Industrial ovens are absolutely essential pieces of equipment in many industries, from the pharmaceutical industry to the world of manufacturing.
Able to operate at immensely high temperatures, well in excess of 250 degrees Fahrenheit, these ovens can make use of various power sources, including electricity, gas, and oil, in order to operate, being used for heat-treating parts, conditioning metals, and much more.
This guide will take a look at some of the many different types of industrial ovens and some of their common uses too.
The Types of Industrial Ovens
There are many different types of industrial ovens, and new types are being produced by leading industrial oven manufacturers all the time. It’s therefore not possible to list every single variety out there, but the list below will cover some of the most common types, introducing their basic design and functionality.
An industrial electric oven, as the name implies, will make use of electricity as its primary power source. This allows it to reach high temperatures very quickly, as well as giving the user a lot of precise control over the interior temperatures, times, and settings. These types of ovens are useful when working with certain types of metal products and combustible items that aren’t suitable for gas ovens.
Gas ovens make use of gas to operate and are more affordable to use than electric ovens due to their lower energy costs. They can heat up very quickly and keep their temperatures high for longer than other oven types, making them useful for extended sessions of heating and treating. They generally make use of either natural gas or propane and are well-suited for jobs like automotive part manufacturing and powder coating onto the steel.
A drying oven, as the name implies, is designed to dry out the items that are placed inside it, removing any excess moisture. This can be very useful for sterilizing medical items, heat-treating metals, and so on.
A curing oven is designed to help powders and paints bond with metal surfaces. They’re great for processes like powder coating, as well as being useful for hardening substances like plastic and rubber, and they can have a range of different power sources, including electricity and gas.
A conveyor industrial oven is one that has a conveyor belt system on the inside which gradually moves the items along into different oven zones. There are usually multiple heating zones operating at different temperatures in a conveyor oven, as well as cooling zones too, and these ovens are hugely versatile, working with curing, drying, forming, and other processes.
A batch industrial oven is a very large oven that can take on big jobs, heating many items all at once. These tend to be some of the biggest industrial ovens around and they’re usually powered by electricity.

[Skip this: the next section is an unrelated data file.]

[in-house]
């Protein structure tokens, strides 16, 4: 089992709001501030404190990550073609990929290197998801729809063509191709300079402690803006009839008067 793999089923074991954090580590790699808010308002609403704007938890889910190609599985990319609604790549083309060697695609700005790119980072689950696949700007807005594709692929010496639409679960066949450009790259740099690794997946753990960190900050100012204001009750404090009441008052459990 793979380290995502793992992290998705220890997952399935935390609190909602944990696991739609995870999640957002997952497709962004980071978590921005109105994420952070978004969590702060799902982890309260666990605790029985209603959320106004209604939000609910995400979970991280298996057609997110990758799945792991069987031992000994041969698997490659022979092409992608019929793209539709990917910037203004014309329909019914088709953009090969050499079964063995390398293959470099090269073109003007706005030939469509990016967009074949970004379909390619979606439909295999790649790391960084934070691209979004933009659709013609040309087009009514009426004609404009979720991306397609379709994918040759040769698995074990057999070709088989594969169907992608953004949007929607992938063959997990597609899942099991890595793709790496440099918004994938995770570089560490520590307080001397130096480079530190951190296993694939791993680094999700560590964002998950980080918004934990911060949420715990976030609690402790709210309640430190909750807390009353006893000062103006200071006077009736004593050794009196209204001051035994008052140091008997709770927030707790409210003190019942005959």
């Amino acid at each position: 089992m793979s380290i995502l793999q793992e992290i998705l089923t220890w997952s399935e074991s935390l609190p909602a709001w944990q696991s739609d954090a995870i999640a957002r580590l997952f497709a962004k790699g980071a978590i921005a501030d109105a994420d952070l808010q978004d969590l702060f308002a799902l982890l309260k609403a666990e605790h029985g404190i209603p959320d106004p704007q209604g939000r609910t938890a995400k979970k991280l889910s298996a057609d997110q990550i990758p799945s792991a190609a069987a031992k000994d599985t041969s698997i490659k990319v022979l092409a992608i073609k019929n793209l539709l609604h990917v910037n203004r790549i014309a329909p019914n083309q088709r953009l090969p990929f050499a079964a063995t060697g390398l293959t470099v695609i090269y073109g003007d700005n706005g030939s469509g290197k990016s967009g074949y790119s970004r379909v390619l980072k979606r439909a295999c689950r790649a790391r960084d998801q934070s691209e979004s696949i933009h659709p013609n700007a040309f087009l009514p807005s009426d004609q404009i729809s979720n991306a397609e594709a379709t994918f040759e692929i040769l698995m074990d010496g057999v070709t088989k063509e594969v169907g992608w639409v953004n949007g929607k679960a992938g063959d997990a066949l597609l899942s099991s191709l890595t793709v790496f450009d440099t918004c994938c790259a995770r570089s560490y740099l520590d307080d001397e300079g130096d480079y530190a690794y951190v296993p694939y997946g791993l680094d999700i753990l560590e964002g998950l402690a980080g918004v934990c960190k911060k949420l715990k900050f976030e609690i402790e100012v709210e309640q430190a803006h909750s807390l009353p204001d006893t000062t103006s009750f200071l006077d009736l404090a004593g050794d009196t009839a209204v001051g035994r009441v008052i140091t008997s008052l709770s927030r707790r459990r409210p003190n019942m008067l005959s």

A tunnel oven is a long industrial oven with openings at either end and a belt in the center. Items move along the belt, through the tunnel, from one end to the other, being heated and baked in the center. These ovens tend to operate continuously, able to treat batch after batch of items, making them well-suited for baking and food preparation.
Uses of Industrial Ovens
There are many different ways in which industrial ovens can be used, for example:
- Food – Just like commercial ovens you find at home or in restaurants, industrial ovens can also be used to bake food products, but on a much larger scale than a typical home oven. They’re essential for businesses that make large batches of food for sale and delivery.
- Sterilization – Industrial ovens can play a key role in sterilizing medical items and accessories like scalpels, syringes, and so on. Their high temperatures help to kill bacteria and other germs, as well as eradicating other contaminants.
- Pharmaceuticals – Another medical application of industrial ovens is for making pills in the pharmaceutical industry. These ovens can be used to essentially bake the coatings of pills into place and getting rid of any excess chemicals or contaminants.
- Heat Treating – This process is when heat is applied to metals to create different effects, like strengthening or tempering the metals or aging them. This process can take days to complete but can result in much stronger and more durable metals for use in industries like aeronautics and automotive.
In their many forms, sizes, and styles, it’s clear to see that industrial ovens play a vital role in the world around us.
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